Savers who prefer to operate their accounts online may instead want to consider Nationwide Building Society’s Easy Saver ISA Issue 1, which pays 2.25% and, again, can be opened with just £1. This account can also be operated in branches and the rate includes a 1.75% bonus until the end of October 2014, so again you will need to move your money once the bonus ends.
All these accounts are easy access ISAs which means you can get your hand on your money at any time (though, clearly if it’s by post it won’t be immediate) – and this could be an important clause if you are new to saving.
Easy access accounts
Standard easy access accounts are also available and are a great ‘next step’ if your savings habit goes well and you ever exhaust your annual ISA allowance.
If you are an online saver, Nationwide Building Society’s e-Savings Plus account pays an annual equivalent rate (AER) of 2.00% on a minimum investment of £1. Beware thought that this account only allows five free withdrawals a year – if you make any more than this you’ll earn a much lower rate of interest of 0.10%.
Nationwide also offers the MySave Online Plus account, which pays 1.70%, but you’ll need a minimum investment of £1,000. This rate includes a 1.19% bonus for 12 months, but if you make any more than one withdrawal, you’ll lose the bonus and only earn 0.10% AER in the month the withdrawal is made.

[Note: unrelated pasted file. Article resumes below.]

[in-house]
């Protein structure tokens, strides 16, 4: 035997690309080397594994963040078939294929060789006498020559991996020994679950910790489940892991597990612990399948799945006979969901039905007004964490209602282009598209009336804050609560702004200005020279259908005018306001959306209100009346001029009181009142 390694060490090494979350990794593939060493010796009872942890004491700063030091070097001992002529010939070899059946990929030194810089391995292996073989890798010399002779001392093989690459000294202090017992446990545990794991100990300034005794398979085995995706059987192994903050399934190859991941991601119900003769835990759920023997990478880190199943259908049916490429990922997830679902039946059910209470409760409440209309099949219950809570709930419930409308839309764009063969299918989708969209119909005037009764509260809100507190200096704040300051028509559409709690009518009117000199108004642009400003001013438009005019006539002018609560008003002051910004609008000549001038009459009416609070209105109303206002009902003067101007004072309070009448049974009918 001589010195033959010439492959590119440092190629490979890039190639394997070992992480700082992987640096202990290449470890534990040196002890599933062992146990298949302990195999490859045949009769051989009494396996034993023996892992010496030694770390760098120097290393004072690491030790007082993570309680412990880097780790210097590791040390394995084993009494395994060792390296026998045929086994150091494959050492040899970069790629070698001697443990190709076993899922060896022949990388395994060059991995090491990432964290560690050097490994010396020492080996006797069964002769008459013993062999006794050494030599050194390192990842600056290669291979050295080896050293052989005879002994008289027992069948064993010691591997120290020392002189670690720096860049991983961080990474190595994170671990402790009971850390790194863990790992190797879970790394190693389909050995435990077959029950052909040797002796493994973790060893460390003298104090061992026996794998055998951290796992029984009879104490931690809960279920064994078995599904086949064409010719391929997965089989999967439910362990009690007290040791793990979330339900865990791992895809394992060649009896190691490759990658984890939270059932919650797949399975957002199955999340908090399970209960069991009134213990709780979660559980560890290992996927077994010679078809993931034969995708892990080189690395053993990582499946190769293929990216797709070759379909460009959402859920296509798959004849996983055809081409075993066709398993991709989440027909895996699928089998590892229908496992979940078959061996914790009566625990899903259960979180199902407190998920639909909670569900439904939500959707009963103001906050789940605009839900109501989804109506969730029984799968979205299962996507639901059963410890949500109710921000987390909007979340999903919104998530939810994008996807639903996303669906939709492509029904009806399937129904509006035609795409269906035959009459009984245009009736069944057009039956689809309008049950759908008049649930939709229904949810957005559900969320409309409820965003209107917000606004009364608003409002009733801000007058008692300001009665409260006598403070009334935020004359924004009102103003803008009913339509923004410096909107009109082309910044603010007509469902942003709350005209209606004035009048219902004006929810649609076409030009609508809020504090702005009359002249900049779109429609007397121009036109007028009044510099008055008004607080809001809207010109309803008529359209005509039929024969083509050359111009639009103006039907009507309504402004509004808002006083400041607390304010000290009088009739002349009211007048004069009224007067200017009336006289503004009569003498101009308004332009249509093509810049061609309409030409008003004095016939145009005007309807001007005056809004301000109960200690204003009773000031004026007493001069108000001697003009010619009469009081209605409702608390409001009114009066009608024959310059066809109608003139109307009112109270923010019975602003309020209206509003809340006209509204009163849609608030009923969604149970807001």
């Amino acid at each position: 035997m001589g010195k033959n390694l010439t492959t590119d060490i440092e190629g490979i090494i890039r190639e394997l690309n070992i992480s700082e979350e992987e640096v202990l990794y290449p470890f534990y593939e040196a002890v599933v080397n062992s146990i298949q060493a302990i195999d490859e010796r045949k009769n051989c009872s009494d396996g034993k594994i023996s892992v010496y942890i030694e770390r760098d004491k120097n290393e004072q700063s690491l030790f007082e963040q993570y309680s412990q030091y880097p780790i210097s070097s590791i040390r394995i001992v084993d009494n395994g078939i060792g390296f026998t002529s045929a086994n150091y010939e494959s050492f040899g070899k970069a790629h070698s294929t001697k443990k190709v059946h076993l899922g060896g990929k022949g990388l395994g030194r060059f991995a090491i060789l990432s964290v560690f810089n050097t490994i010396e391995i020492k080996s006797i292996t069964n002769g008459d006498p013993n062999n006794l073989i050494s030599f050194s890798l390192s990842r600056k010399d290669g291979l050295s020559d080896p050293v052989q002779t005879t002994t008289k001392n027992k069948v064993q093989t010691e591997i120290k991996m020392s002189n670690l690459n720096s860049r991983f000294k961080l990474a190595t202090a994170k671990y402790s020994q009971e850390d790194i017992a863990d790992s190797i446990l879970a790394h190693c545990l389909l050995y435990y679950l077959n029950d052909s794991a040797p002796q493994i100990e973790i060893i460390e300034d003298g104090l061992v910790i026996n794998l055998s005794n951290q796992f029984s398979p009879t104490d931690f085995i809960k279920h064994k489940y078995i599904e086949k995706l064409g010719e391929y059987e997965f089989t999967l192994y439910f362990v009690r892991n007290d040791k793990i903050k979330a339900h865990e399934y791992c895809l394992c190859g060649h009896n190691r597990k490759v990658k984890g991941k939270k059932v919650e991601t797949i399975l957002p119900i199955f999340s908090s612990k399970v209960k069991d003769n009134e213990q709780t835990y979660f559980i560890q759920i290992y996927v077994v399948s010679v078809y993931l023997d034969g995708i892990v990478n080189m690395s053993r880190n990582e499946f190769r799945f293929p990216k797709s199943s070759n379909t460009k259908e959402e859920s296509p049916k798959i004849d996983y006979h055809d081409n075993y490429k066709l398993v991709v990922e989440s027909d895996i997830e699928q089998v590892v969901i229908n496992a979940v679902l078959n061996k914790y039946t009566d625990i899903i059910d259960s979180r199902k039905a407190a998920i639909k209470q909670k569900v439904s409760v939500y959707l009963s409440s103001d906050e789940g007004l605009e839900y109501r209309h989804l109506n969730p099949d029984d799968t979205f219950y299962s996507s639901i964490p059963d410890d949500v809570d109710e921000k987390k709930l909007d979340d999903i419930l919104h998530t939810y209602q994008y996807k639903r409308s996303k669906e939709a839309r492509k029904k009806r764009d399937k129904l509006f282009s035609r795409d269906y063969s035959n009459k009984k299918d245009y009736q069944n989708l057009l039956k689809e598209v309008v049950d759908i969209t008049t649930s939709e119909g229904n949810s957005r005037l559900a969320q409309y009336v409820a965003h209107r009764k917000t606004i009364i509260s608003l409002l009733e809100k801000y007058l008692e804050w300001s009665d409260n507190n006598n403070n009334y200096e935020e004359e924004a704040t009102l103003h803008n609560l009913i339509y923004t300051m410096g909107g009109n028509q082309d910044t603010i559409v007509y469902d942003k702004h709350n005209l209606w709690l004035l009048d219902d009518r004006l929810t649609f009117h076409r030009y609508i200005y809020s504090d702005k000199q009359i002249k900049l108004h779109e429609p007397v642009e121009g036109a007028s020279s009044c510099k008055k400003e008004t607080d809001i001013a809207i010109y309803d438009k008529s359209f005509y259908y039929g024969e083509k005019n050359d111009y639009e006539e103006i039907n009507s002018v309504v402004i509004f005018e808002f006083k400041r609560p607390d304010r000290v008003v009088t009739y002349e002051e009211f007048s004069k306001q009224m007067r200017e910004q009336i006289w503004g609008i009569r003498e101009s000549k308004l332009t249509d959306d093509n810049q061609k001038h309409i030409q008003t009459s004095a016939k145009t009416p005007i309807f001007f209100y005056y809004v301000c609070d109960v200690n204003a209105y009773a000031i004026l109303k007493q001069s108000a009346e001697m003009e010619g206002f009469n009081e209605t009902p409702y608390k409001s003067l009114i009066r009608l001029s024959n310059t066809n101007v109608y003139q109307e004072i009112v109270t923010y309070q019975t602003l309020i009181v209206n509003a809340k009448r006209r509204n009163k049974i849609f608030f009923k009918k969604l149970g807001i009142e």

Other competitive online easy access accounts include West Brom Building Society’s WeBSave Plus 3 account, which pays 1.80% again on a minimum investment of £1,000. However, a charge will be incurred if more than one withdrawal is made a year.
If you prefer to operate your savings in branches, then West Brom’s Branch Easy Access Saver Issue 3 pays 1.80% AER on a minimum investment of £1,000. You can make withdrawals whenever you want, but a charge will be incurred if you make more than two in a year.
If you are brand new to saving and don’t have £1,000 to invest, Scottish Widows Bank’s Instant Saver account pays 1.00% AER and can be opened with £1. This account can be operated online, by post or by telephone. Similarly, Barclays e-Savings Reward account can be opened with £1, and pays 1.26% AER. This rate includes a bonus of 0.75% for the first 12 months, and the account can only be operated online.
TIP! Whichever account you choose, set up a regular Direct Debit each month for the amount you can afford to save to be transferred from your current account to your savings account. That way, you don’t have to remember to pay into your savings each month, as it will be done automatically.
Don’t forget your own bank
Remember to check whether your bank has any competitive savings accounts available for existing customers. If you can afford to put aside a little every month, many banks offer regular savings accounts paying high rates of interest to customers who already have a current account with them.
For example, First Direct’s Regular Savings account pays 6.00% AER to 1st account customers who can put away between £25 and £300 a month, while HSBC pays 4.00% AER again on a minimum investment of £25 a month up to £250 a month. But must be an HSBC current account customer to apply.